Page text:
At the centre of the festivities was the unveiling of the “FIMO 50 World Project”. This is an international art project celebrating how FIMO and polymer clay bring the world together. Over the preceding months, artists and FIMO fans all around the world had been sending in FIMO tiles that they had designed themselves, which were then put together in the form of a globe – the “FIMO world”.
A communal, global, piece of art that does not only support the international network of FIMO fans but also serves a charitable purpose. As part of the initiative STAEDTLER is donating 8.004 Euros – 8004 is the article number of FIMO professional – each to two charitable organisations: the Kids Center for Pediatric Therapies run by Dr. Ron Lehocky in the USA and the Samunnat Community, a women’s refuge in Nepal.
The donations were given at the gala to guests of honour Kopila Basnet from Nepal, Wendy Moore from Australia and Dr. Ronald Lehocky, all of whom were in attendance.
Read more about the FIMO 50 World Project here.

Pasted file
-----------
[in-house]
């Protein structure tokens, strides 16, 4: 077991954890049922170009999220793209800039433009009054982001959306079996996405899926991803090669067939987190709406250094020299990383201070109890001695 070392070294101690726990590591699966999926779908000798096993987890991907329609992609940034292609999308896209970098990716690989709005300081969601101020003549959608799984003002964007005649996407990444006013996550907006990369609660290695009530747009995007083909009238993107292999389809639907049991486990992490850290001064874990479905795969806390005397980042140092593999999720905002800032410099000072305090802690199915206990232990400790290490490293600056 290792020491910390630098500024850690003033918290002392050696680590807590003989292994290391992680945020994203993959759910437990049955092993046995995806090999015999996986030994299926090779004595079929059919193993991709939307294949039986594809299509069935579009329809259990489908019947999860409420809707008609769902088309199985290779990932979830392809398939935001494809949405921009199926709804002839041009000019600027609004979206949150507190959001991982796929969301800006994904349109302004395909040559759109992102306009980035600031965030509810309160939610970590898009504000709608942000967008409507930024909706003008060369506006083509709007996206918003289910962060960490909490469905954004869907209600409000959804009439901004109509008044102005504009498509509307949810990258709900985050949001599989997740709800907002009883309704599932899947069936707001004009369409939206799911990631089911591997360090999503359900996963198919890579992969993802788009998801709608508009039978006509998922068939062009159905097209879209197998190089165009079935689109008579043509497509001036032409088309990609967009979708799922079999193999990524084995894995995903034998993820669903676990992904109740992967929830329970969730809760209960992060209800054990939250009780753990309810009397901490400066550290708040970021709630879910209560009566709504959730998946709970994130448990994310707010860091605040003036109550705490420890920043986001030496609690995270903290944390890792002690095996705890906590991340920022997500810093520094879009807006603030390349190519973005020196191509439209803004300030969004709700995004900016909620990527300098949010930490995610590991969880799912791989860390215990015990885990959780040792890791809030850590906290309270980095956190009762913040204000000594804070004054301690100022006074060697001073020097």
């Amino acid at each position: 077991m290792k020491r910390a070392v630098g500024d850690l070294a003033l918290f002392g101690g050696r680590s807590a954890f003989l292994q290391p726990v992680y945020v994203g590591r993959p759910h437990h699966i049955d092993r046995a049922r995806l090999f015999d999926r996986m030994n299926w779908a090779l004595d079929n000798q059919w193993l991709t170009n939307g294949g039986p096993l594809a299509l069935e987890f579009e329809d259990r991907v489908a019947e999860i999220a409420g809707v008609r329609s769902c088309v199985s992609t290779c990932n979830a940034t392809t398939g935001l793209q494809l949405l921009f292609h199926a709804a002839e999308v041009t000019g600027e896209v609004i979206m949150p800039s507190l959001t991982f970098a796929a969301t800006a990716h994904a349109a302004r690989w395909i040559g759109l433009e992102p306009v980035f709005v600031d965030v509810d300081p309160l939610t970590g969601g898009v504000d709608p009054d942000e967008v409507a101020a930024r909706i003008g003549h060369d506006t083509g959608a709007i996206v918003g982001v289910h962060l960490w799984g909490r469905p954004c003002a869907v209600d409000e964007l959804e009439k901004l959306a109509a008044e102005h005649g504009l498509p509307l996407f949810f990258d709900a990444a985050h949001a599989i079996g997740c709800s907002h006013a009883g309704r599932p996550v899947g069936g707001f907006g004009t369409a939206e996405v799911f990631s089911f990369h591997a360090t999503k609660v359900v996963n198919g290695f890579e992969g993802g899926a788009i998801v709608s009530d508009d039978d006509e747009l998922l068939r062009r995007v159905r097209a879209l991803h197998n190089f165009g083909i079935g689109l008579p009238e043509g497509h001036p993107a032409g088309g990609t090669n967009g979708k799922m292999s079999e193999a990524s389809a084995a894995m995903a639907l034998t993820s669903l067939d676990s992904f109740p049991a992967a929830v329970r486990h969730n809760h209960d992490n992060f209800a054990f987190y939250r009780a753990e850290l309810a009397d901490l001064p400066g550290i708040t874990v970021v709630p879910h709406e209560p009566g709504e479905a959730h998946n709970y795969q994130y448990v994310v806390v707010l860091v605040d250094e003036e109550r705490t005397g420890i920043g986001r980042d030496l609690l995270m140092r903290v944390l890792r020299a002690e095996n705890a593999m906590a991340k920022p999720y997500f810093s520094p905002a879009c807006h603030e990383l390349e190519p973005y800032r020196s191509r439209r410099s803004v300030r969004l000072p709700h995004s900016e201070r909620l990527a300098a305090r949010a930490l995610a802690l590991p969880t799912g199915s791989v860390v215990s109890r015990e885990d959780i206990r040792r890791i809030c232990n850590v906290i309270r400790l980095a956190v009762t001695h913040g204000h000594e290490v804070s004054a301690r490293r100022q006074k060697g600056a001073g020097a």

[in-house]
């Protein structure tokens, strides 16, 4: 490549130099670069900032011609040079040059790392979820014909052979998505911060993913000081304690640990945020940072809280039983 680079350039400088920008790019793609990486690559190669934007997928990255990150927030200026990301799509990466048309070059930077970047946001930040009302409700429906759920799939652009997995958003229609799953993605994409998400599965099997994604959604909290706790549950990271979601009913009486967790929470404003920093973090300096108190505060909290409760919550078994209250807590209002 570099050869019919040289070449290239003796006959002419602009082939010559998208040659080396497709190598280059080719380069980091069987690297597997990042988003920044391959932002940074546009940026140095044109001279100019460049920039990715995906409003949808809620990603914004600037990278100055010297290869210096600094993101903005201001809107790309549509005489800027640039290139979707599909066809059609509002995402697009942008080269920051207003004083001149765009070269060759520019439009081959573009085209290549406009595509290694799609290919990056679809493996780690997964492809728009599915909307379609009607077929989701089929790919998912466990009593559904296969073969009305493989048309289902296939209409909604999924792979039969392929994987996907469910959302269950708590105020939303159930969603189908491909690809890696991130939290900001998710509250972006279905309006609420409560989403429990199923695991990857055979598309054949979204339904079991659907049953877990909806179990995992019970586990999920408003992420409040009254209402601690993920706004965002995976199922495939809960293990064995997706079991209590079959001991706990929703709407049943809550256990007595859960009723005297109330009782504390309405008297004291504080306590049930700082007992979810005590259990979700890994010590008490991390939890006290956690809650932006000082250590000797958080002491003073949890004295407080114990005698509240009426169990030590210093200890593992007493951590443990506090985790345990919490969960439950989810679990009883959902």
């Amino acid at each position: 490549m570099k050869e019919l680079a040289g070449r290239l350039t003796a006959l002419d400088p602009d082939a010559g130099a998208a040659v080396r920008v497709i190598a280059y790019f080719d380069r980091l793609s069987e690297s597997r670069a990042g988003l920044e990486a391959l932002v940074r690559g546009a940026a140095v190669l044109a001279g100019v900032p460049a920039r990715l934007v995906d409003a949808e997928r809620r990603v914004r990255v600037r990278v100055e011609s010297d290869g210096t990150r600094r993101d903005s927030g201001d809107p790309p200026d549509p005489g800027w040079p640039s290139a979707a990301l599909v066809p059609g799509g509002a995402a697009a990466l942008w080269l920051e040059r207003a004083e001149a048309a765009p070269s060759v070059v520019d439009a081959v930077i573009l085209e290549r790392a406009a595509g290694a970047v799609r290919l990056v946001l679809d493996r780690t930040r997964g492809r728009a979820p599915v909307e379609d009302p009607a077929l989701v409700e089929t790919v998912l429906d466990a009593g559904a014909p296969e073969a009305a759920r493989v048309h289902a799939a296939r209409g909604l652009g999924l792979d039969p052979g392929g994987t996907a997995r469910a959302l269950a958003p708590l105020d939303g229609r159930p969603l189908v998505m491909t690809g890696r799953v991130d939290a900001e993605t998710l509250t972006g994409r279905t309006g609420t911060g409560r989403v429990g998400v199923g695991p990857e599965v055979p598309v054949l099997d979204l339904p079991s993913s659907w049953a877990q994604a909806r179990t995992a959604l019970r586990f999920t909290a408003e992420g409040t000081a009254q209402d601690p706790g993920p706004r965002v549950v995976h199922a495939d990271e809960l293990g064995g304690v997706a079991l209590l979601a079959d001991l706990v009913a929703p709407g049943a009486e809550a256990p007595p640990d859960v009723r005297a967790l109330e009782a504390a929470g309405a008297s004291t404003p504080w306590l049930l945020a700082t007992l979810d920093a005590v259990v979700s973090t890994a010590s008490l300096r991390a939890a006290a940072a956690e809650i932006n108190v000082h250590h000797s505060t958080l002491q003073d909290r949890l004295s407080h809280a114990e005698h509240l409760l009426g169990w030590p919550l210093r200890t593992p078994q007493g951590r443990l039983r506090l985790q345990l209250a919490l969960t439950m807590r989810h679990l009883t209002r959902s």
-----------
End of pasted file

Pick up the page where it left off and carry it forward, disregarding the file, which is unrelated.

A special surprise was provided by artist and photographer Georg Dinkel from Zirndorf in Franconia. At the spectacular FIMO birthday gala he presented an Apple TV “shrine” – decorated all over with FIMO.
The precious metal-look, cabinet-style altar was originally designed to store a television. Dinkel specialises in making shrines from FIMO, which he produces exclusively to display Apple products, including shrines for iPads, iPhones, iPods and iWatches.
Here are Kopila’s reflections on the whole FIMO 50 anniversary gala experience and what Samunnat will do with the donation.
FIMO artists and creative types can look forward to another get-together in the coming year.
The 6th FIMO Symposium will take place in Italy and planning is already underway. It promises to be a highlight of the 2017 calendar for all fans of oven-hardening modelling clay.